When dry skin is making you wish it was socially acceptable to wear a moisturizing mask to work, it's probably...
As the sun beats down in the summer months, knowing how to treat sun rash — and how to recognize it quickly — can prevent itchy, red skin from ruining your outdoor summer plans. Here's what you need to know about what's behind this skin issue, how to treat it and the best way to avoid getting it in the first place.
Sun rash is essentially a sun allergy
If you become red and itchy after spending time out in the sun — and you haven't fallen into a patch of poison ivy — you might have a case of sun rash.
If you develop it, you'll notice it's no sunburn: Sun rash, also called sun allergy, is the immune system's reaction to sunlight. While getting a bit of sunshine may actually help boost your immune system and leave you with a healthy, natural glow, people with this condition respond to the sun's rays with hives, itchy, rough patches or a burning rash with fluid-filled blisters.
One of the most common forms of sun rash is called polymorphic light eruption (PMLE), which also goes by the term sun poisoning. Although the name makes it sound very serious, the condition isn't actually life-threatening — however, it can make things uncomfortable for your skin in the short term.
For many, the condition runs in the family. The Mayo Clinic reports that it's also possible to trigger a sun rash by going out in the sun while taking certain medications, including antibiotics and pain relievers. If you spend a lot of time soaking in the sun, follow up with your doctor about any new medications to make sure they won't amplify your skin's reaction to sunlight. Even limes can trigger a sun rash in certain people.
It's also worth eyeing your skincare: Some products can also cause sensitivity. The Skin Cancer Foundation warns that ingredients such as retinols, glycolic acid, benzoyl peroxide and vitamin C may all increase your skin's sensitivity to the sun.
Sun rash can affect any part of your body, but it most commonly appears on arms, legs, hands and the back of the neck. Keep in mind that, while the symptoms are similar, sun rash is different from heat rash, which is caused by hot, humid weather rather than exposure to sunlight.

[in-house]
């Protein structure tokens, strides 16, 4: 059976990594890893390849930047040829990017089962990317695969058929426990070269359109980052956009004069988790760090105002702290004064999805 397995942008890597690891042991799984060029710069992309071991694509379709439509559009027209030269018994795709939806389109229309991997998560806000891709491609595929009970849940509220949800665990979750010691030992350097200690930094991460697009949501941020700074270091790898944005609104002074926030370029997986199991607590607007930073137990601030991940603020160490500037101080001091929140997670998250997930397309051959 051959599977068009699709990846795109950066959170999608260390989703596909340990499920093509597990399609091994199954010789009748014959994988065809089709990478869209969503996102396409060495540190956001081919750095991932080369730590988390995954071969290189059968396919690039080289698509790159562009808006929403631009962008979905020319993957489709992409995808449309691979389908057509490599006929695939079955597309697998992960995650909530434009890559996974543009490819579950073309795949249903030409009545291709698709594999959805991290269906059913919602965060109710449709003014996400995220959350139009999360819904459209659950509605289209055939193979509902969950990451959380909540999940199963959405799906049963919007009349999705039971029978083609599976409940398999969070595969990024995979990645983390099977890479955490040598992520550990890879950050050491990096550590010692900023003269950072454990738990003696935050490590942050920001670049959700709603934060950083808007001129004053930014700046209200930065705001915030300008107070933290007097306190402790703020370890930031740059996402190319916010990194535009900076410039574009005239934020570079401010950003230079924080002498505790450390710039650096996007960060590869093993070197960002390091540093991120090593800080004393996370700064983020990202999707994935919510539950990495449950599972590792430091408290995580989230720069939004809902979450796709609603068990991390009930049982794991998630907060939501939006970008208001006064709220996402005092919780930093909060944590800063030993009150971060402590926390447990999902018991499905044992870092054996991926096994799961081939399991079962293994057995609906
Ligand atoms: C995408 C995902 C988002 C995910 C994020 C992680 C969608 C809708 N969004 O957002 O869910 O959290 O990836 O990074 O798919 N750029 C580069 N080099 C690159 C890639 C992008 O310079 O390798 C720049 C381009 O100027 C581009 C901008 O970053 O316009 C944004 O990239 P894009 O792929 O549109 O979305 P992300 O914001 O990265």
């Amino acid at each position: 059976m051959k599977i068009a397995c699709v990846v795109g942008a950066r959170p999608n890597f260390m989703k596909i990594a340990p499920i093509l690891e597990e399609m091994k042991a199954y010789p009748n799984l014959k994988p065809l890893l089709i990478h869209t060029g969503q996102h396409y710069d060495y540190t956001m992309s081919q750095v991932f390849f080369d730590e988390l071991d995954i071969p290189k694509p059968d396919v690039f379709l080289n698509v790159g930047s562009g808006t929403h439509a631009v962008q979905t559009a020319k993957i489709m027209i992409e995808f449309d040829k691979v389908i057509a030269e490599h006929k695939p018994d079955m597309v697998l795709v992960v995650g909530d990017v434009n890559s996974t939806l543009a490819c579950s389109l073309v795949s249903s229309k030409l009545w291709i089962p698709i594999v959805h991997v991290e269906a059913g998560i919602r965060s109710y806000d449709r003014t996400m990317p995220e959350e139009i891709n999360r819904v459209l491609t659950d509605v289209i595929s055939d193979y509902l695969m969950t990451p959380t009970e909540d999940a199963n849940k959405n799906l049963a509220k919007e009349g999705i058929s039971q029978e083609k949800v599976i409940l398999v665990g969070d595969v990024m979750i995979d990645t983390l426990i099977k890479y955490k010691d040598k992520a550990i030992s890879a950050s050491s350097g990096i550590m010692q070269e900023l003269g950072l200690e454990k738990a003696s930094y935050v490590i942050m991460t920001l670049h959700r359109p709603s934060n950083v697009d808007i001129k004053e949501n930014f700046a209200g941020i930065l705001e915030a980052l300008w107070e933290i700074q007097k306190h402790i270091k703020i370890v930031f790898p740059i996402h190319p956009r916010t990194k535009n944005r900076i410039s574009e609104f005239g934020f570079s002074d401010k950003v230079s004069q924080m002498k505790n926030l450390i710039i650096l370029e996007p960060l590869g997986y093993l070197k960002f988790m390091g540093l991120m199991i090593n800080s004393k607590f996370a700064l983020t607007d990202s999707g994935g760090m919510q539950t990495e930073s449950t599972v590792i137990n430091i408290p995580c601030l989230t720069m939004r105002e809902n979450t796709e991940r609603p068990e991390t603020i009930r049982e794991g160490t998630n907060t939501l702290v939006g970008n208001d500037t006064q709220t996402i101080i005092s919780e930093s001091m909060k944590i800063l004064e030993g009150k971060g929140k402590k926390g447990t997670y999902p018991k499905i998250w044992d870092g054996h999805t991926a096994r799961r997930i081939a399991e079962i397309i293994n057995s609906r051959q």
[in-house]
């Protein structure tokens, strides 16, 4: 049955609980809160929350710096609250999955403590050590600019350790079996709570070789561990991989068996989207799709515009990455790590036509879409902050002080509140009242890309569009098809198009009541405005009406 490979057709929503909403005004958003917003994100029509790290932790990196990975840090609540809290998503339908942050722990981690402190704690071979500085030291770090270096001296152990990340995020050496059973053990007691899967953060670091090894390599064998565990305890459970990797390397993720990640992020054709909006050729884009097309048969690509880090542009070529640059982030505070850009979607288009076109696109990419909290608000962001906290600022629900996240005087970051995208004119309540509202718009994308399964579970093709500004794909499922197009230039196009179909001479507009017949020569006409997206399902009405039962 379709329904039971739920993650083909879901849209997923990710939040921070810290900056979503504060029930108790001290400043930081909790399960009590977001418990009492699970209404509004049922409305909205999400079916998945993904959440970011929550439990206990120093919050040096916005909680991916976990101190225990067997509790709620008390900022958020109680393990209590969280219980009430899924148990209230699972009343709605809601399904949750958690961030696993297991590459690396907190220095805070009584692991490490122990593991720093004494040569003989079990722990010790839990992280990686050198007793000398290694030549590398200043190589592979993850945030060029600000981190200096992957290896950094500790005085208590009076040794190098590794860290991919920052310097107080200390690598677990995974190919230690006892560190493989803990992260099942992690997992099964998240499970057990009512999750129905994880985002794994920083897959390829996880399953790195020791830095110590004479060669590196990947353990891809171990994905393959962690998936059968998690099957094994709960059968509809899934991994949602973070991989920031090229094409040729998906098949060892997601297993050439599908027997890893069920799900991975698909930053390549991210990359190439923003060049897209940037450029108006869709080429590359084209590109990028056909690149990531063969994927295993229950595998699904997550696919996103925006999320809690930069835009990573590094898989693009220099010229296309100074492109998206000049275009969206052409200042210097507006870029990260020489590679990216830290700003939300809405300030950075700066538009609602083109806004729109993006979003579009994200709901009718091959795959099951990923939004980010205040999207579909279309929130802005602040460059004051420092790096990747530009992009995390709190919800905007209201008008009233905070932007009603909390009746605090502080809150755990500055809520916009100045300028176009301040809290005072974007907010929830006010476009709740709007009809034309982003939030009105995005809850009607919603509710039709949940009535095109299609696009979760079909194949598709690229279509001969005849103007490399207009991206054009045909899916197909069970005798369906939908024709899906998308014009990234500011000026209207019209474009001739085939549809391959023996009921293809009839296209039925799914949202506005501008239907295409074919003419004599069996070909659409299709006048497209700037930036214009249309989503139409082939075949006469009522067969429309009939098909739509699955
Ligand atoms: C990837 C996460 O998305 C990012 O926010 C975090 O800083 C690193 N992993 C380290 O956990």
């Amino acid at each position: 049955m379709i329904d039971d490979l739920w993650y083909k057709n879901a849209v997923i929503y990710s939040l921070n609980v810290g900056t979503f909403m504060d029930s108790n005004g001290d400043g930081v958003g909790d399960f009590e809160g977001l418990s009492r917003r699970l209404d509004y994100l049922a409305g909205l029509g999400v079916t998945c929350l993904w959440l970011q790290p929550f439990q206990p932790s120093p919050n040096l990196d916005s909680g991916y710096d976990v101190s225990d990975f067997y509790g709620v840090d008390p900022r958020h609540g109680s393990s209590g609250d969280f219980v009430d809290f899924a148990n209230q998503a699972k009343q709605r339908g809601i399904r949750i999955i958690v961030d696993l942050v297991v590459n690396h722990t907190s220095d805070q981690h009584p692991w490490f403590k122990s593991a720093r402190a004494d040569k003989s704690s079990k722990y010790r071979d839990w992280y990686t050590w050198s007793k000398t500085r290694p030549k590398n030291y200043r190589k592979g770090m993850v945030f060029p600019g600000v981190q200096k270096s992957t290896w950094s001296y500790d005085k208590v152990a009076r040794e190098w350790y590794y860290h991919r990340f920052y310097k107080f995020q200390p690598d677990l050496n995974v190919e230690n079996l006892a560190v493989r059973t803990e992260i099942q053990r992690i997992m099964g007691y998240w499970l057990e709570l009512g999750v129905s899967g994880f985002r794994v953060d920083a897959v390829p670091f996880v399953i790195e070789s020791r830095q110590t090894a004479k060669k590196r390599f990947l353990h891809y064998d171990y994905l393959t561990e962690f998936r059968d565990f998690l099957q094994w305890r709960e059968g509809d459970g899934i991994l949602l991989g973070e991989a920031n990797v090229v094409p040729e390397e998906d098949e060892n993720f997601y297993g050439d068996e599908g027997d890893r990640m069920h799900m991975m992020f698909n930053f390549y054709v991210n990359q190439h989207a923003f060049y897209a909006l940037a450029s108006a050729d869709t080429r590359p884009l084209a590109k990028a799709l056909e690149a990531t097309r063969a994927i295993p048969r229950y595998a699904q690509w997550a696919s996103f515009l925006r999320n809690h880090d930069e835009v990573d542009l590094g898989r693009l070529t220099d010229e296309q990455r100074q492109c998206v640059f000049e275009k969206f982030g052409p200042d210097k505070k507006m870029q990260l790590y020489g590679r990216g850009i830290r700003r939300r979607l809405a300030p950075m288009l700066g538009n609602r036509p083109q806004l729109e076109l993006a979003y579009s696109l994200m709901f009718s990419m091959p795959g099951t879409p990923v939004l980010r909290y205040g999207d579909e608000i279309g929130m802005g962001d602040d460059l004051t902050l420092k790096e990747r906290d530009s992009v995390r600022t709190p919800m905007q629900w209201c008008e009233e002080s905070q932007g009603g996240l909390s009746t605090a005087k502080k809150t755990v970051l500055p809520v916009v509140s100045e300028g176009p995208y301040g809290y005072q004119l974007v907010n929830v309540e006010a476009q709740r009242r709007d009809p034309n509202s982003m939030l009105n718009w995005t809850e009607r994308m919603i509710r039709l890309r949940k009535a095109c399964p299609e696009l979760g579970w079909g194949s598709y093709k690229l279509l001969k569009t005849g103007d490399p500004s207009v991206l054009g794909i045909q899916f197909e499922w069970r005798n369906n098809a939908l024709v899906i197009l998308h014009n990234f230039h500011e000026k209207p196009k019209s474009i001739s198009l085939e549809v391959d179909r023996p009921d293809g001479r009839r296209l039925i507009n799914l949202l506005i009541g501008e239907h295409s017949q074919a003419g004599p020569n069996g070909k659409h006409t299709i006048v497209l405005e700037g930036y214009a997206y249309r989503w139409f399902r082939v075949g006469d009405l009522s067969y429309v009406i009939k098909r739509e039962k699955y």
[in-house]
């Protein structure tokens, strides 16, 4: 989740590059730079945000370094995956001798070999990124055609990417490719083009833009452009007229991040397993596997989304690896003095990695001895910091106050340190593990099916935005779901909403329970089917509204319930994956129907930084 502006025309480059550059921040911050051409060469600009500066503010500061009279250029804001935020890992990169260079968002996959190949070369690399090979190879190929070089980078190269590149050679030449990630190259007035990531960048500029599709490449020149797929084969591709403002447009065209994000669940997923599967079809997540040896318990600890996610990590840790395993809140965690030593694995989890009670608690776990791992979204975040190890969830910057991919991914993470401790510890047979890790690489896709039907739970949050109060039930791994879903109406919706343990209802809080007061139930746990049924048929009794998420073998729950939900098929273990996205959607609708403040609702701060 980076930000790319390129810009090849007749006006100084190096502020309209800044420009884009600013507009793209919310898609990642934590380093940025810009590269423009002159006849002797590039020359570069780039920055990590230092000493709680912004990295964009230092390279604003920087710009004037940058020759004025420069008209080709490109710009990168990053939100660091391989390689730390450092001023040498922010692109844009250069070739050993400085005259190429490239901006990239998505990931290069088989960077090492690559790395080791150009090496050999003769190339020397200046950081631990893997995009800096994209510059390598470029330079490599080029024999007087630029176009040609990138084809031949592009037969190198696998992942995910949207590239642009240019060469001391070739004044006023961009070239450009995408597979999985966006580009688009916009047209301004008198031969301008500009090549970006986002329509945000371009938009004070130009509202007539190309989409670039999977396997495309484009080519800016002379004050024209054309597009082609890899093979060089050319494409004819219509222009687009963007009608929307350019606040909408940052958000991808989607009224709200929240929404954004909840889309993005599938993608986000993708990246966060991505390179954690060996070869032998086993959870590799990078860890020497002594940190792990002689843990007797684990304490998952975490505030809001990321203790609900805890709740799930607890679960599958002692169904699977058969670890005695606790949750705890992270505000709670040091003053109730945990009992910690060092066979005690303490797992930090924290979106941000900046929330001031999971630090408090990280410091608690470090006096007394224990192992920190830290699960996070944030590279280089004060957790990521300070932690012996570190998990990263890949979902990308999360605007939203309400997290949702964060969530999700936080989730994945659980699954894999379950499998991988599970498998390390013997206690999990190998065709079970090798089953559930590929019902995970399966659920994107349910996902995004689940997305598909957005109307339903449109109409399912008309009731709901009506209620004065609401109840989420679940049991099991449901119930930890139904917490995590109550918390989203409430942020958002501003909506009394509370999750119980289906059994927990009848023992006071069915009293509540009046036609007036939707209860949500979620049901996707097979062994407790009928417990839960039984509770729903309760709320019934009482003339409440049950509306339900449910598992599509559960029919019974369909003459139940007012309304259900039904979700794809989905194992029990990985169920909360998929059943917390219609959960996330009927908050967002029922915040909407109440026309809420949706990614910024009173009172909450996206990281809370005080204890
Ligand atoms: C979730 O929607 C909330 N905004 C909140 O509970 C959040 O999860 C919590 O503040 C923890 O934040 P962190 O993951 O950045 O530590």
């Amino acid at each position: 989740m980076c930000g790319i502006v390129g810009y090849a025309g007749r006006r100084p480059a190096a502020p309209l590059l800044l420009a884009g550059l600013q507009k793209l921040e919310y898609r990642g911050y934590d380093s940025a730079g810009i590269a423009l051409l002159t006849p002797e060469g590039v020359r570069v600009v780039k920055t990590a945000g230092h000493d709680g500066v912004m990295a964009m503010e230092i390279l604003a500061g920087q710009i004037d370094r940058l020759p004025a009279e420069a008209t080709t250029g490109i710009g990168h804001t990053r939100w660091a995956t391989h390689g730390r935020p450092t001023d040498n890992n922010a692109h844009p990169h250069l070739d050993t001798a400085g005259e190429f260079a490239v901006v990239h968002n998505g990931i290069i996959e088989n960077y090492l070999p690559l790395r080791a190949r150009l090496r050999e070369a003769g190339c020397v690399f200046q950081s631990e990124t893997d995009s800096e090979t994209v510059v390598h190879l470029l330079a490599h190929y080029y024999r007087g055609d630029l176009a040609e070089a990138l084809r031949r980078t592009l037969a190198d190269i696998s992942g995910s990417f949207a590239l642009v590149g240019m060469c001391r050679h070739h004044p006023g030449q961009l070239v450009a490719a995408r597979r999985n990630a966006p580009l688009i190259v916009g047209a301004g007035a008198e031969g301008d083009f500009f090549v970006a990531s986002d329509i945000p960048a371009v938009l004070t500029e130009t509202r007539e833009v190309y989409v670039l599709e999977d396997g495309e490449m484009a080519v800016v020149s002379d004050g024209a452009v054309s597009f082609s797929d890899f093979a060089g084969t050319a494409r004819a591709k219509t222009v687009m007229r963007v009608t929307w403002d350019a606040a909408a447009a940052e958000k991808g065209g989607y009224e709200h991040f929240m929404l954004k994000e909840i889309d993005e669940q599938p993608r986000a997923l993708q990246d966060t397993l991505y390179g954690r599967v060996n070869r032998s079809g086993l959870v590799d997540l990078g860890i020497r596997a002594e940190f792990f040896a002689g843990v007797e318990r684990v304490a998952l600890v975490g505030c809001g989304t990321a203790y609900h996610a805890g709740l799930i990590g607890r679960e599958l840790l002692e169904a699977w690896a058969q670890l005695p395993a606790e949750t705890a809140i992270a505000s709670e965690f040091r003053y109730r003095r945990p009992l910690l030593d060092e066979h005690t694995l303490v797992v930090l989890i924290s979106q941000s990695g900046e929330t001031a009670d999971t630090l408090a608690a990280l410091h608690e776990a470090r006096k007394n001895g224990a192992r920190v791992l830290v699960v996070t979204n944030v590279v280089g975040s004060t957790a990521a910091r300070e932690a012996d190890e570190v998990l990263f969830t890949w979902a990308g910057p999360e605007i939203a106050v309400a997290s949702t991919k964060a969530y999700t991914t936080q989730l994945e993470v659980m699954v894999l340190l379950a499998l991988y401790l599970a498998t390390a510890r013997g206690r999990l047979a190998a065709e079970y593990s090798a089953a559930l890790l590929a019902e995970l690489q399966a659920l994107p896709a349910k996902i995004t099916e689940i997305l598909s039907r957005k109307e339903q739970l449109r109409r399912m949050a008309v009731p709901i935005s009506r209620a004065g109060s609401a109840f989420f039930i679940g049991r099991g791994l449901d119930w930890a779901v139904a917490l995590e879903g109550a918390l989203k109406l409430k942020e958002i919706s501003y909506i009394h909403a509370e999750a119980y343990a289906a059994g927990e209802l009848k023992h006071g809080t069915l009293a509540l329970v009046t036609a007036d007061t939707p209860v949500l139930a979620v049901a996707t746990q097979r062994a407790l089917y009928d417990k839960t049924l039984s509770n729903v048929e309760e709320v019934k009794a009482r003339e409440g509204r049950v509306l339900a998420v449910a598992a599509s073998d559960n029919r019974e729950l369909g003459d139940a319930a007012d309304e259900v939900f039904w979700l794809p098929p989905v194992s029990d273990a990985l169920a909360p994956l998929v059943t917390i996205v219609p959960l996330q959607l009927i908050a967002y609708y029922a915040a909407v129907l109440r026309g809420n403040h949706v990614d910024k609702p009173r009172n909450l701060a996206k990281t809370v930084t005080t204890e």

How to treat sun rash
The best sun rash treatment is prevention. If you needed another reason to wear sunscreen, you've found it! SPF offers protection against the harmful effects of UV rays, including a certain pesky rash. It's also a good idea to stay out of the sun at times of the day when it's particularly strong. Choose a broad-spectrum sunscreen, which will block both UVA and UVB rays. Don't forget to reapply every two hours you're in the sun!
As you compare different sunscreens, look for gentle formulations without fragrance, particularly if you know you have sensitive skin. Other prevention options include UV-blocking clothing and avoiding known triggers, such as foods you're sensitive to.
Figuring out how to treat sun rash is much easier when you know the triggers. For instance, if the rash is related to a certain chemical, avoid contact with it during the summer. Using a calming moisturizer can help speed up sun rash treatment if you're dealing with itchiness and dryness. The American Academy of Dermatology also recommends using a cold compress (for instance, wrapping ice cubes in a washcloth) and wearing loose-fitting clothing until your skin calms.
Although sun rash treatment isn't always necessary — in many cases, it resolves on its own — keep an eye on how it develops over time. If the rash doesn't go away and you're not confident in how to treat sun rash yourself, a dermatologist or primary care physician can help. In some cases, medications help calm and even prevent certain types of sun rash.
You deserve to feel comfortable in your own skin, and that's difficult when your skin is uncomfortable. Protecting yourself from the sun ensures your skin gets to enjoy the summer as much as you do.
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